Cablegate: Embassy Oslo
DE RUEHNY #0585/01 3041255
ZNY CCCCC ZZH
P 301255Z OCT 08
FM AMEMBASSY OSLO
TO RUEHC/SECSTATE WASHDC PRIORITY 7121
INFO RUEHCP/AMEMBASSY COPENHAGEN PRIORITY 2479
RUEHSM/AMEMBASSY STOCKHOLM PRIORITY 3335
RUEHTC/AMEMBASSY THE HAGUE PRIORITY 4404
RHEFDIA/DIA WASHINGTON DC PRIORITY
RHMFISS/COMSOCEUR VAIHINGEN GE PRIORITY
RHMFISS/HQ USEUCOM VAIHINGEN GE PRIORITY
RHMFISS/CDR USEUCOM VAIHINGEN GE PRIORITY
RHMFISS/JOINT STAFF WASHINGTON DC PRIORITY
RUEHNY/ODC OSLO NO PRIORITY
RUEKJCS/SECDEF WASHINGTON DC PRIORITY
RUEHNO/USMISSION USNATO PRIORITY 1535
C O N F I D E N T I A L OSLO 000585
DEPARTMENT OF DEFENSE PASS TO DEPSECDEF OFFICE AND DEPUTY UNDERSECRETARY USAFE INTERNATIONAL AFFAIRS LEMKIN, STATE FOR A/S KIMMITT, CDR USAFE RAMSTEIN FOR GENERAL ROGER BRADY,
E.O. 12958: DECL: 10/29/2018 TAGS: MARR MASS MCAP PREL PGOV NO
Classified By: Deputy Chief of Mission Kevin M. Johnson for reasons 1.4 b and d
1. (C) Summary. Following months of ambiguity and several conflicting indicators, and after strong engagement by senior DOD and DOS officials, Norwegian selection of the F-35 Lightning II Joint Strike Fighter appears significantly more likely. Recent comments by the Ministers of Foreign Affairs and Defense indicate that the process is on-schedule and will be decided on the stated criteria which play to the F-35's strengths. Media reporting has also shifted noticeably and appears more balanced. This positive shift is a result of the strong USG push and is important for the protection of NATO's northern flank, the bilateral relationship, and the JSF program internationally. End Summary.
2. (C) In reftel, Post outlined the negative media coverage and mixed comments from insiders that seemed to put Norway's selection of the JSF in jeopardy. Norway's selection is important to the U.S. because:
--We want a strong defense of NATO's northern flank, secured by the superior capabilities of F-35s in Norway.
--We want to ensure the close U.S.-Norwegian military ties continue, and participation in JSF will naturally support this.
--We want high levels of interoperability in NATO.
--Norway will be the first JSF partner to make a choice on the plane and thus will disproportionally affect other partners' choices.
3. (C) Post thus requested a dedicated USG effort to ensure Norway understands the importance of their choice and the virtues of the JSF. As a result, the Deputy Secretary of Defense in meetings and phone calls, State's Assistant Secretary Kimmitt and USAFE Commander General Brady in visits to Oslo, and post's outreach campaign delivered a strong, coordinated USG message which publicly professed the unequalled capabilities of the aircraft and the value we place on the relationship, and privately pressed for the selection of the F-35.
4. (C) As a result of this committed effort, we now believe the tide has turned in Norway. The media have recently run a number of articles from active duty and retired officers extolling the strengths of the F-35. Commentators who have previously said the Gripen is the best plane have been attacked by leading Parliamentarians for being ill-informed. While articles in favor of the Gripen still appear, there is now a balance and more accurate reporting of facts which is working in our favor.
5. (C) More importantly, in an October 24 Ambassador's meeting, the Foreign Minister, who we judge to be instrumental in the decision, said we should "trust the process" which will be on time and based on quality, price, and industrial participation. There is "integrity to the process" and if we "sit still in the boat" all should work out. He stressed the need for political credibility in the competition, and that the process can withstand uninformed media attacks. He ended saying we should "have faith". The Minister of Defense was more circumspect but also said the process is set and only MOD knows the full data on the planes. She urged the Ambassador to be reassured about the process. These comments align with more forward leaning ones expressed by Deputy Minister of Defense Barth-Eide who has privately given every signal that the F-35 will be selected. In fact, in a candid conversation with USAFE Commander General Brady on 23 October, Barth Eide said: "If you believe you have the best aircraft, trust the process. Do not overplay your hand."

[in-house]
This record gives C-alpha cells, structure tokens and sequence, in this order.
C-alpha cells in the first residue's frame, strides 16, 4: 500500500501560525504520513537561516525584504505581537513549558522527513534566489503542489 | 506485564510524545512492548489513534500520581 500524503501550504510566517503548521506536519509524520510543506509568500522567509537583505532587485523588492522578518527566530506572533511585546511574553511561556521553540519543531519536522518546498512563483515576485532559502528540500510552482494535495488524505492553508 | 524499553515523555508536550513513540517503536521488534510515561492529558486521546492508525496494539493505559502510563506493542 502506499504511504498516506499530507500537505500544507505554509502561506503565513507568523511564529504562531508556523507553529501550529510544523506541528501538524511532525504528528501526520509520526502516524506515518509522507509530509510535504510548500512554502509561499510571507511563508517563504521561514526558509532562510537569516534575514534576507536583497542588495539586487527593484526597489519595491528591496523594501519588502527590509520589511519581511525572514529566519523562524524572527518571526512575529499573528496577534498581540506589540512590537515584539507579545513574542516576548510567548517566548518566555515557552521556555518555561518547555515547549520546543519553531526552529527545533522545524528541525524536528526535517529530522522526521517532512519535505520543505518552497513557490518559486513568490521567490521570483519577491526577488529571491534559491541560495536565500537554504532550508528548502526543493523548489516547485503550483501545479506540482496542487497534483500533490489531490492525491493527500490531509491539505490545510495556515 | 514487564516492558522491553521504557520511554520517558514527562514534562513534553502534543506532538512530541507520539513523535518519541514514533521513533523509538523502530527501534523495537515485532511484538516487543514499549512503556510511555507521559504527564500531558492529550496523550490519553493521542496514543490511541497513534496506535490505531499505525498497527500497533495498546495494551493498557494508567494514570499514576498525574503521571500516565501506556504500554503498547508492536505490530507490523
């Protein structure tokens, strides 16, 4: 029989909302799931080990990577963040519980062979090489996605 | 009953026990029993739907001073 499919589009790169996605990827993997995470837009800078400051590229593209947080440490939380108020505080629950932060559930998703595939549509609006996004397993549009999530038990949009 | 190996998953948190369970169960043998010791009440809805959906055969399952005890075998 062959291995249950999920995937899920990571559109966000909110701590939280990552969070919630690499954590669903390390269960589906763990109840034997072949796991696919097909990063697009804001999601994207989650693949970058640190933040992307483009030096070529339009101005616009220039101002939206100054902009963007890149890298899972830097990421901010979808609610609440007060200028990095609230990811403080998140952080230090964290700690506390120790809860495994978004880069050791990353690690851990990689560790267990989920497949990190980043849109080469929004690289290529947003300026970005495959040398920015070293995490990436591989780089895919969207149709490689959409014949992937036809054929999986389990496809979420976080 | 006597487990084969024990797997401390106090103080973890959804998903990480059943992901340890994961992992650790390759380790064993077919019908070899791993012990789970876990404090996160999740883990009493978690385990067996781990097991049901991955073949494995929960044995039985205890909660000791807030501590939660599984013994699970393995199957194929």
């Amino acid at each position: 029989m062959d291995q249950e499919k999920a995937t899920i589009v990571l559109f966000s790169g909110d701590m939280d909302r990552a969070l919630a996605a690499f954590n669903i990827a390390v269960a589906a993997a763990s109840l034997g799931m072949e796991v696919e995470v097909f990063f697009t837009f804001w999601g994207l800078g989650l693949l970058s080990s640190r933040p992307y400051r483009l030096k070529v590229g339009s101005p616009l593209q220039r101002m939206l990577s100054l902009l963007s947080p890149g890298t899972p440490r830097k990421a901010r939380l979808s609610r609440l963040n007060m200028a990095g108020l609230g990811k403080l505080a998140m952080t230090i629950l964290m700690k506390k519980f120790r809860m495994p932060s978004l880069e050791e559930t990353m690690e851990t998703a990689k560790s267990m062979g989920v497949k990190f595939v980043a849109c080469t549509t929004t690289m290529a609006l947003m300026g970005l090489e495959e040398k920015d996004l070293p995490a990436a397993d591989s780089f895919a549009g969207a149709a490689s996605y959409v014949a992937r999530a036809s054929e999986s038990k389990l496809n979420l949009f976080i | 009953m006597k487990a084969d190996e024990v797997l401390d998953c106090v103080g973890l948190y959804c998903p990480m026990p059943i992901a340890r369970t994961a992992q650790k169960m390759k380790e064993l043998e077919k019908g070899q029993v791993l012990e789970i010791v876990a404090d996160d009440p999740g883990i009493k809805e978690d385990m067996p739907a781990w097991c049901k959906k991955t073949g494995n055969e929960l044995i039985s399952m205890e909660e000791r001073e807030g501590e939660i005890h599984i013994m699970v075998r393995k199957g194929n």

6. (C) Despite these reassurances, the selection of the F-35 is still no sure thing, and much can happen before the final decision. We expect MOD to deliver its recommendation to the GON any day. The GON in turn will make a recommendation to the Parliament on December 19 of this year. Given the GON's political majority position, it can force its recommendation on the aircraft (for good or ill) through the Parliament. However, based on the strong, recent indicators, we believe we need to maintain a steady course by: --Continuing to discreetly demonstrate USG focus on the issue and our commitment to the relationship, while being cautious not to over-assert our position and thereby potentially affront Norwegian sensitivities on their selection prerogatives. --Correcting major factual errors in the media where necessary. --Continue to engage in any conferences, debates, or other public forums on the program being offered by the JSF partnership, when and where requested so as not to appear overly confident. We must continue to act as an honorable ad gracious competitor.
7. (C) In short, we beieve we are close to success and now simply needcareful shepherding to bring it home. We thank ashington, EUCM and USAFE for the strong engagemet that has turned the tide for us, and we look foward to our continued team efforts to keep Norwa in the program. We hope the Norwegin experience proves useful in other countries facing a similar competition. WHITNEY